Substantial health gains and healthcare cost savings can be achieved by switching short car trips to walking and cycling, according to a new study published on 17 July in PLOS One (1).
The idea that walking or cycling — so-called “active transport” — is better for your health is definitely not new. But the study is the first to estimate the health impacts associated with walking and cycling instead of driving. More specifically, switching short vehicle trips to walking and cycling in New Zealand. In addition, the researchers analysed the associated changes in health system costs and greenhouse gas emissions.
The researchers from Otago University used survey data to model the potential impact that changes in physical activity, injury risk, and air pollution would bring about by simply switching to walking for car trips shorter than 1 kilometre and a mixture of walking and cycling for car trips under 5 kilometres. The analysis was based on three “what if” scenarios: uptake levels of 25, 50, and 100 per cent.
Health gains ranged from 1.61 to 25.43 quality-adjusted life-years (QALYs) — a measure commonly used in health economic evaluations to estimate disease burden, where one QALY is equivalent to one year of full health — per 1000 people, depending on the level of uptake. This equated to around 1200 QALYs across the total lifespan of the entire 2011 living population of New Zealand (around 4.4 million). Associated healthcare cost savings were around $127 million (around €110 million) up to $2.1 billion (€1 billion).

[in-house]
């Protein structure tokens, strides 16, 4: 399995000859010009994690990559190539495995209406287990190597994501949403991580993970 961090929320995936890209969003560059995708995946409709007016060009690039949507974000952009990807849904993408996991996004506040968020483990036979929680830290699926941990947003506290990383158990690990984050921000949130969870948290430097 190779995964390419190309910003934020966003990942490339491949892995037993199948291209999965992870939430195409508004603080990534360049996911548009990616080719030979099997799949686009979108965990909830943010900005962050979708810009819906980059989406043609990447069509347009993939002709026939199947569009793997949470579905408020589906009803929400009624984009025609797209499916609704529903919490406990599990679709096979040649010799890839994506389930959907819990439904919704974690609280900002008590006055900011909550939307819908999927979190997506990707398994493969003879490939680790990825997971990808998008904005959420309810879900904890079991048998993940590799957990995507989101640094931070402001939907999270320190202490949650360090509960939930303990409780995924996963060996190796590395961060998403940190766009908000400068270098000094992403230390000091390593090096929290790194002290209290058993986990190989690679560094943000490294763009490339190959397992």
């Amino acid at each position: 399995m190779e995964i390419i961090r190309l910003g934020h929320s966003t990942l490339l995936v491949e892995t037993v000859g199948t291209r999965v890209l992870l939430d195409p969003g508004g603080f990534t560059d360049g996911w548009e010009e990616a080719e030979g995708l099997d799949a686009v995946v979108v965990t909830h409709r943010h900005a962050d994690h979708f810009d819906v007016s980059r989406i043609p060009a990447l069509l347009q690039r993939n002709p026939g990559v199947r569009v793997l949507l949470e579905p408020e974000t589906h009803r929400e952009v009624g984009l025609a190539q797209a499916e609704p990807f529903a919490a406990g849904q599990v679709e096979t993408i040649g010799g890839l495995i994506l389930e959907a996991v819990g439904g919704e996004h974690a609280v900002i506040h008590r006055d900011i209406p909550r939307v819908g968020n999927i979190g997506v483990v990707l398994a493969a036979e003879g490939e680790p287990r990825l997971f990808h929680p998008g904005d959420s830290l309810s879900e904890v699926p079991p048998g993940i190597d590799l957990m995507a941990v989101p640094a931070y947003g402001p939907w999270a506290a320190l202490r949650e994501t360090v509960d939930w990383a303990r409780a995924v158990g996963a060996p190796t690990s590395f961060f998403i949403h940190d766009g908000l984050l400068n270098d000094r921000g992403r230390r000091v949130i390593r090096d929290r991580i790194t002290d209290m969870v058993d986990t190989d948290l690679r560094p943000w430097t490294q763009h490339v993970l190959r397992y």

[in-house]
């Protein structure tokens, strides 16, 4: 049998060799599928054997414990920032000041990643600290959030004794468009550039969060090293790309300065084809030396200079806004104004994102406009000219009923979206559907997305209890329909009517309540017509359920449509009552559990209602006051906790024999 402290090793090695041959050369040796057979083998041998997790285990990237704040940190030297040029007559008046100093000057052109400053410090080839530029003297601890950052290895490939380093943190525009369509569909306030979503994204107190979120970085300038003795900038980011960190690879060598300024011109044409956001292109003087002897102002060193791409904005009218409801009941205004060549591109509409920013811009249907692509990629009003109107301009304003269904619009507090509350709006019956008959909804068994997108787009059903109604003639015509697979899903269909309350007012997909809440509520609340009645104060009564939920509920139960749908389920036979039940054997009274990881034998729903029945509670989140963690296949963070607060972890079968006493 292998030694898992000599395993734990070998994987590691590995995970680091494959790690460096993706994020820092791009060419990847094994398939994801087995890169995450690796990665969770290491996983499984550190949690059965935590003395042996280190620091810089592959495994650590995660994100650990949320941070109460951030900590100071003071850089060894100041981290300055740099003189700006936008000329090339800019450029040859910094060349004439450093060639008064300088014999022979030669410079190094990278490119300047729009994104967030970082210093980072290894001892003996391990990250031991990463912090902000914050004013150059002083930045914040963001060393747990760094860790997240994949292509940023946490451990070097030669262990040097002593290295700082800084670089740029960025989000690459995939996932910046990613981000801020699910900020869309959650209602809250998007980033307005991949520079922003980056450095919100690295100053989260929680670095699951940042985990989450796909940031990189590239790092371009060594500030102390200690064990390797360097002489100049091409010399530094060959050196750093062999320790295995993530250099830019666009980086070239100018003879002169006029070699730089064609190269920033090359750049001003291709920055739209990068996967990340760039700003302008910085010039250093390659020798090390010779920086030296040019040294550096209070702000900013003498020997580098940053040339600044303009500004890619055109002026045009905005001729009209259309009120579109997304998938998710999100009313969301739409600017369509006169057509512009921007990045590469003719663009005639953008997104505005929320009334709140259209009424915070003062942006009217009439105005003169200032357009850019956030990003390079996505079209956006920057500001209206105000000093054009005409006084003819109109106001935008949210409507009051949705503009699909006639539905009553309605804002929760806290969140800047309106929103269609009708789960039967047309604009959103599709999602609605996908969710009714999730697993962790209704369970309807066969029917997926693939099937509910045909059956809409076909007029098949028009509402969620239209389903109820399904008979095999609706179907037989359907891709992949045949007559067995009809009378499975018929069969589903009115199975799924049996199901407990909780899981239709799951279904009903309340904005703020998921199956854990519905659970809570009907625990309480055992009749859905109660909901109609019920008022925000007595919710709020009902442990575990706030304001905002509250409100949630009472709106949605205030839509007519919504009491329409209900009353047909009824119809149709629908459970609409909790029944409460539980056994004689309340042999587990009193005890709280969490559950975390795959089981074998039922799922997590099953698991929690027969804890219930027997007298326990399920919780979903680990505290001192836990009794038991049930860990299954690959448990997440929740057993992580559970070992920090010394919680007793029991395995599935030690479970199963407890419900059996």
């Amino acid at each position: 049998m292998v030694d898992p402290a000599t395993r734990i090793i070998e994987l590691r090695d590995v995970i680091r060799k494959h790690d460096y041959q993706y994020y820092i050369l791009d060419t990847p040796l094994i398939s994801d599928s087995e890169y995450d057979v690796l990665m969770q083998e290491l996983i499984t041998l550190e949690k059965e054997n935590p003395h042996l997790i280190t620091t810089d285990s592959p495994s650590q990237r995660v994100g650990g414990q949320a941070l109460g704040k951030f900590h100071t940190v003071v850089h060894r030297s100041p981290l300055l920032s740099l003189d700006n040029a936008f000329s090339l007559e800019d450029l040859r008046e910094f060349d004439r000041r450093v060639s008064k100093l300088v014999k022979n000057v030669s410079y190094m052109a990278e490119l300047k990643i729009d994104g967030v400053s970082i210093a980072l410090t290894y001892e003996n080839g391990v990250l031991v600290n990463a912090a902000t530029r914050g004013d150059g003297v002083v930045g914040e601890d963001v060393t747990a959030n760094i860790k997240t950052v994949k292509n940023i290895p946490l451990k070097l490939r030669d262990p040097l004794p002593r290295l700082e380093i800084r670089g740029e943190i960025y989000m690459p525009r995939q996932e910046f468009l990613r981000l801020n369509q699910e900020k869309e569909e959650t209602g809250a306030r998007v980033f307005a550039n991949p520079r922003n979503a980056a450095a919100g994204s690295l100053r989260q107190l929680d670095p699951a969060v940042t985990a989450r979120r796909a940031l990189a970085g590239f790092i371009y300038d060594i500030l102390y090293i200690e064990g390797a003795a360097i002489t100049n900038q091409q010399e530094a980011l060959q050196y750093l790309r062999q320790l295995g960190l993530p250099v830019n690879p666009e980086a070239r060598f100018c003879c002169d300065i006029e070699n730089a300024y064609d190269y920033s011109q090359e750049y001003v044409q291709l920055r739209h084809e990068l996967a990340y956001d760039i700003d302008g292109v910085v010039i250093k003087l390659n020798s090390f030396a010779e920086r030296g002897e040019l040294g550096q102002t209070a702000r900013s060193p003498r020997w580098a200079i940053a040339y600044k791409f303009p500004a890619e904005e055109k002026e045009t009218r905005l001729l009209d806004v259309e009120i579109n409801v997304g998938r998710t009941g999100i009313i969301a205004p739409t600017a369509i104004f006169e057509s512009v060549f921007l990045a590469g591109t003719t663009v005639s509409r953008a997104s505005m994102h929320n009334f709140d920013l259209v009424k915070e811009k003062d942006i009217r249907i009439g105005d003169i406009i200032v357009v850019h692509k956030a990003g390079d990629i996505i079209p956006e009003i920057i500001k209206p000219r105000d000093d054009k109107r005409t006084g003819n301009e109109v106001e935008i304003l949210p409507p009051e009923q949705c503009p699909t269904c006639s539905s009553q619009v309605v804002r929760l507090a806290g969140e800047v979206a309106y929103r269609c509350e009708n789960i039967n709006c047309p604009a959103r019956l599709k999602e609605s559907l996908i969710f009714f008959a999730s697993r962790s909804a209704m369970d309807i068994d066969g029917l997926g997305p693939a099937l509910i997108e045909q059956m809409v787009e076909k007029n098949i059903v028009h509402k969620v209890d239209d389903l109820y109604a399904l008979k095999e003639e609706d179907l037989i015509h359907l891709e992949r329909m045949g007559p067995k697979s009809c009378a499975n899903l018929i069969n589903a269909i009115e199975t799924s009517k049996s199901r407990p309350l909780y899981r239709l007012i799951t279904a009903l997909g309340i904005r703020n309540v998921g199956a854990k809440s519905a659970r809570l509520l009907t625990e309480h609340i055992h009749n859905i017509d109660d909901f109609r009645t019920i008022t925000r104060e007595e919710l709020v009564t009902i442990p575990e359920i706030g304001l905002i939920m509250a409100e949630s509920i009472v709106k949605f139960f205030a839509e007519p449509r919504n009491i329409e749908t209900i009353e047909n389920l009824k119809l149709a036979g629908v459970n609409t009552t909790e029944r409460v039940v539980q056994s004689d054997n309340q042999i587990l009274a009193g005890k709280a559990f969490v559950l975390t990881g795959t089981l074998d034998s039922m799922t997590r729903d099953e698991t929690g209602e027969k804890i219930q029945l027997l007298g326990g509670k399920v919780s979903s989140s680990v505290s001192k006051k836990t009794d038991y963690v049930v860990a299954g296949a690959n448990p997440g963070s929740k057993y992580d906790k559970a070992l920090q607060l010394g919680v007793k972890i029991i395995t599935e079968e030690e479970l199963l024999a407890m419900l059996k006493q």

Physical inactivity can significantly contribute to disease, including heart disease, stroke, diabetes and breast and colon cancer, the authors write. They suggest that improving infrastructure and implementing interventions to encourage walking and cycling is a cost-effective way of promoting better health among populations. And could also reduce greenhouse gas emissions.
Globally, 23 per cent of adults and 81 per cent of adolescents (aged 11–17 years) do not meet the World Health Organisation (WHO) global recommendations on physical activity for health. But inactivity levels vary quite considerably between regions. In adults, the numbers are highest in the Eastern Mediterranean, the Americas, Europe, and Western Pacific regions, like New Zealand.
“If people swapped their car for walking or biking for just one-quarter of short trips, the health gains would be comparable to the health gain we have estimated previously for 10 per cent per annum tobacco tax increases from 2011 to 2025″, says Prof Tony Blakely, a co-author from the Department of Public Health in New Zealand. In other words, quite substantial.
He explains that by “making walking and cycling easier and preferred over cars for short trips is likely to be beneficial on all three counts of health gains, health system cost savings and greenhouse gas emissions. This evidence needs consideration in future policymaking and urban design”.
New Zealanders are highly reliant on cars with 79 per cent of all self-reported trips made by car and 56 per cent of those trips under 5 kilometres. The country has one of the highest car ownership rates in the world and road transport is responsible for 17.3 per cent of its total greenhouse gas emissions. However, while the study was specific to New Zealand, the findings could also have important implications for global health.
(1) Mizdrak, A. et al. Potential of active transport to improve health, reduce healthcare costs, and reduce greenhouse gas emissions: A modelling study. PLOS One (2019). DOI: 10.1371/journal.pone.0219316